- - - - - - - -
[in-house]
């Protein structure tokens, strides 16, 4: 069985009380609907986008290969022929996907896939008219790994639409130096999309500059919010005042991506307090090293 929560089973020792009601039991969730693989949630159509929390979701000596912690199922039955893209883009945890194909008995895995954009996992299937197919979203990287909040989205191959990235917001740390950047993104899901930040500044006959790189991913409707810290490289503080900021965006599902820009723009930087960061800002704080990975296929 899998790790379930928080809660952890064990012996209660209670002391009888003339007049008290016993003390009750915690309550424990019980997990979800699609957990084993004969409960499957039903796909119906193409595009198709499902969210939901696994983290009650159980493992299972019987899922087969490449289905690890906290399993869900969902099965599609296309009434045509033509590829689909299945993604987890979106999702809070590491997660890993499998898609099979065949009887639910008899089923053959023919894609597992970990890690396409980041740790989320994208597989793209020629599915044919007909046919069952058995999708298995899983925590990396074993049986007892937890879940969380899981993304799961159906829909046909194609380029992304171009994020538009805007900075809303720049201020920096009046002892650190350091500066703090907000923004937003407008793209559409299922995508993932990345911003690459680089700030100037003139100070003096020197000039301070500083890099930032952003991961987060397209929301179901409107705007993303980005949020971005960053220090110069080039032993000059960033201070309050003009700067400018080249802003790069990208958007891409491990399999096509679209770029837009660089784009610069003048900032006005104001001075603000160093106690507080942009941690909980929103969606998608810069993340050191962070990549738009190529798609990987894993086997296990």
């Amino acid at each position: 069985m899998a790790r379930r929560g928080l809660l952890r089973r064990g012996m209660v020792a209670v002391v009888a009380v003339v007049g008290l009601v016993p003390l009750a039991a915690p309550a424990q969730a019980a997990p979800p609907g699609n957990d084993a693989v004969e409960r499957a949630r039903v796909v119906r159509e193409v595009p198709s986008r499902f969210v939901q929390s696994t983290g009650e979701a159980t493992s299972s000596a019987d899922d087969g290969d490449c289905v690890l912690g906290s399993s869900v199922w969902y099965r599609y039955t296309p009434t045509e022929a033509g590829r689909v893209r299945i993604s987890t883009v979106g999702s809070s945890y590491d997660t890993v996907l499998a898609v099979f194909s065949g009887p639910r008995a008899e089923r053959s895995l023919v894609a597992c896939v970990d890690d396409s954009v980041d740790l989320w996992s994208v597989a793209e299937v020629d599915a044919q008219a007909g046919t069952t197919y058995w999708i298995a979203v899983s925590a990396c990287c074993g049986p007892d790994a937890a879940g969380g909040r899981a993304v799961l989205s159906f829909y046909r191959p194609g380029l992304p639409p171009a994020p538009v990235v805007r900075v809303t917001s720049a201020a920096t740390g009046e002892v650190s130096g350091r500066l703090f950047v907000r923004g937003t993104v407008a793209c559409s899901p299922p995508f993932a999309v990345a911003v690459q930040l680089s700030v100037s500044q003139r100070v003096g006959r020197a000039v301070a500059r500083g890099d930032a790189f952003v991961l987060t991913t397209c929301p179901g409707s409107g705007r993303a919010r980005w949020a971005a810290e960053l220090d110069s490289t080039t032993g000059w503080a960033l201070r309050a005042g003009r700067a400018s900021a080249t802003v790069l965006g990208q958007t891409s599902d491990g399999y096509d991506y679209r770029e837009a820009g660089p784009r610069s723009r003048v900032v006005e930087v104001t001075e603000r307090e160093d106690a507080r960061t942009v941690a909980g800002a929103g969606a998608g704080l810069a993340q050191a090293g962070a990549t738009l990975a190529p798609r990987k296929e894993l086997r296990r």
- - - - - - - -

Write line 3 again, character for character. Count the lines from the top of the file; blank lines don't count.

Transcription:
């Amino acid at each position: 069985m899998a790790r379930r929560g928080l809660l952890r089973r064990g012996m209660v020792a209670v002391v009888a009380v003339v007049g008290l009601v016993p003390l009750a039991a915690p309550a424990q969730a019980a997990p979800p609907g699609n957990d084993a693989v004969e409960r499957a949630r039903v796909v119906r159509e193409v595009p198709s986008r499902f969210v939901q929390s696994t983290g009650e979701a159980t493992s299972s000596a019987d899922d087969g290969d490449c289905v690890l912690g906290s399993s869900v199922w969902y099965r599609y039955t296309p009434t045509e022929a033509g590829r689909v893209r299945i993604s987890t883009v979106g999702s809070s945890y590491d997660t890993v996907l499998a898609v099979f194909s065949g009887p639910r008995a008899e089923r053959s895995l023919v894609a597992c896939v970990d890690d396409s954009v980041d740790l989320w996992s994208v597989a793209e299937v020629d599915a044919q008219a007909g046919t069952t197919y058995w999708i298995a979203v899983s925590a990396c990287c074993g049986p007892d790994a937890a879940g969380g909040r899981a993304v799961l989205s159906f829909y046909r191959p194609g380029l992304p639409p171009a994020p538009v990235v805007r900075v809303t917001s720049a201020a920096t740390g009046e002892v650190s130096g350091r500066l703090f950047v907000r923004g937003t993104v407008a793209c559409s899901p299922p995508f993932a999309v990345a911003v690459q930040l680089s700030v100037s500044q003139r100070v003096g006959r020197a000039v301070a500059r500083g890099d930032a790189f952003v991961l987060t991913t397209c929301p179901g409707s409107g705007r993303a919010r980005w949020a971005a810290e960053l220090d110069s490289t080039t032993g000059w503080a960033l201070r309050a005042g003009r700067a400018s900021a080249t802003v790069l965006g990208q958007t891409s599902d491990g399999y096509d991506y679209r770029e837009a820009g660089p784009r610069s723009r003048v900032v006005e930087v104001t001075e603000r307090e160093d106690a507080r960061t942009v941690a909980g800002a929103g969606a998608g704080l810069a993340q050191a090293g962070a990549t738009l990975a190529p798609r990987k296929e894993l086997r296990r």